It is therefore a primary object of the invention to improve needle electrodes.
It is also an object of this invention to provide an electrostatic charging device using needle electrodes utilizing all the advantages thereof effectively and preventing the drawbacks associated with the wire electrode to achieve a high efficiency which could not be reached with prior devices.
In the following is explained details of the general characteristics of a charging device with corona needle electrode in particular reference with the attached drawings in which:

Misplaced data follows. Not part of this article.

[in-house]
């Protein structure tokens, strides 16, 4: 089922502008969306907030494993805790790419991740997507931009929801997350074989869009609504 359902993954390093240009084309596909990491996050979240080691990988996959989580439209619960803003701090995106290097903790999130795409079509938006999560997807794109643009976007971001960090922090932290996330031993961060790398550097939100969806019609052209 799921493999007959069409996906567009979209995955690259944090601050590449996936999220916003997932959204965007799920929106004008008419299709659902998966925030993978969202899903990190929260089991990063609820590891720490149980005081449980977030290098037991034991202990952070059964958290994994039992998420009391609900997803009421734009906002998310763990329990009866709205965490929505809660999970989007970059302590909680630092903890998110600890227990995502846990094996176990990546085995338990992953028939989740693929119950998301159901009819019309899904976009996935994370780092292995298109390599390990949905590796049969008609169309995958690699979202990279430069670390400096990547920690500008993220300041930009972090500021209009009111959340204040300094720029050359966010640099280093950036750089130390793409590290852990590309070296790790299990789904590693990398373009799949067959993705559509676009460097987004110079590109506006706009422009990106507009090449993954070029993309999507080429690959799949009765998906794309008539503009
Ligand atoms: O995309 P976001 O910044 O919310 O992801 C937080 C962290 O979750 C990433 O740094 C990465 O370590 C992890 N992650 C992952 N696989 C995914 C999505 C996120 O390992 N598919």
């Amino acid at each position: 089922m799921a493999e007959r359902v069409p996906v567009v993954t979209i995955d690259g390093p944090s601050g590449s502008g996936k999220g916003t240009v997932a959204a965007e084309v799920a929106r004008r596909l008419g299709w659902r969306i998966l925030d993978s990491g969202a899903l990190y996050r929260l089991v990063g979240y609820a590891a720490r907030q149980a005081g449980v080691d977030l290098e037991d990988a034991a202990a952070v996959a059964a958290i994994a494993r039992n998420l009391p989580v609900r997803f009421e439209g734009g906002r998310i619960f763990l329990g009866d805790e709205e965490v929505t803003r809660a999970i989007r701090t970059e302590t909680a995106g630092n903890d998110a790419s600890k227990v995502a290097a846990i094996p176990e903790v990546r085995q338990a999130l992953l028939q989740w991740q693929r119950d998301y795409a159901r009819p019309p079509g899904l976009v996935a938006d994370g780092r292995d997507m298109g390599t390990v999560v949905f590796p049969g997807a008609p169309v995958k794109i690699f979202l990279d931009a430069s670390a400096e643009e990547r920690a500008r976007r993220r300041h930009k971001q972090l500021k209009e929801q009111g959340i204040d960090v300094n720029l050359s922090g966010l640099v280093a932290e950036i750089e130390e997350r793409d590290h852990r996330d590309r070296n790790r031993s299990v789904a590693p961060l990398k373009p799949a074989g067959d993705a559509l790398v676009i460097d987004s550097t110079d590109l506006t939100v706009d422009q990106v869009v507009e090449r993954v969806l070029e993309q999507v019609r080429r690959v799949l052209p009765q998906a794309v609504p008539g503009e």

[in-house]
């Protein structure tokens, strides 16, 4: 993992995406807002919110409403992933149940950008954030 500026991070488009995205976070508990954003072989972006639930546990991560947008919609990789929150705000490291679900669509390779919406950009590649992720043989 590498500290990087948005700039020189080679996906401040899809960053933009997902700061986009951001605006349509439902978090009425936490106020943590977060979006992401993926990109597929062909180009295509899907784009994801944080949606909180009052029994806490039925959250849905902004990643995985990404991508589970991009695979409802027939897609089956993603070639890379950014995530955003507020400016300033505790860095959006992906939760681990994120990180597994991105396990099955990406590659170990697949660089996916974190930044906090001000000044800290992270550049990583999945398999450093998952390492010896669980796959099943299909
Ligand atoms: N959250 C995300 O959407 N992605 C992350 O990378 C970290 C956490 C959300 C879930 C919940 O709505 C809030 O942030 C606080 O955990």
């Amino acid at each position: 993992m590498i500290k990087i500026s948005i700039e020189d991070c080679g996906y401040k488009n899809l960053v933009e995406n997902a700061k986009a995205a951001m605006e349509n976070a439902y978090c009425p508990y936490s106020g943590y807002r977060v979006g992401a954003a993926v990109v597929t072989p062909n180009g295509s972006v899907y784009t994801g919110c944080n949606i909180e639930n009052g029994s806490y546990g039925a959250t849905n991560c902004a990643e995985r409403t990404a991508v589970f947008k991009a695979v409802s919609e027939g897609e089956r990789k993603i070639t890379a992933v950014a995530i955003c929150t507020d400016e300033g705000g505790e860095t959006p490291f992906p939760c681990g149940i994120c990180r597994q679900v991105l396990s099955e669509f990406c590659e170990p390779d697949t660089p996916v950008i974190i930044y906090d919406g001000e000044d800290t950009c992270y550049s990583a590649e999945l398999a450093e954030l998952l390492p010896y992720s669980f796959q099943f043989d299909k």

FIG. I and FIG. 3 are side views showing electrostatic charging respectively, with one and two needle electrodes;
FIG. 2 and FIG. 4 are plan views showing charge distribution obtainable respectively in FIG. 1 and FIG. 3;
FIG. 5 is a perspective view of a device for displacing the surface to be electrostatically charged in a direction perpendicular to a line of plural needle electrodes;
FIG. 6 is a plan view of arrangement of needle electrodes according to this invention and electrostatic potential distribution obtained therewith;
FIG. 7 shows electrostatic potential distribution obtained by another arrangement of needle electrodes according to this invention;
FIG. 8 is a plan view representing an example of a mechanism for switching the polarity of applied potential; and
FIG. 9 is a plan view of still another arrangement of needle electrodes.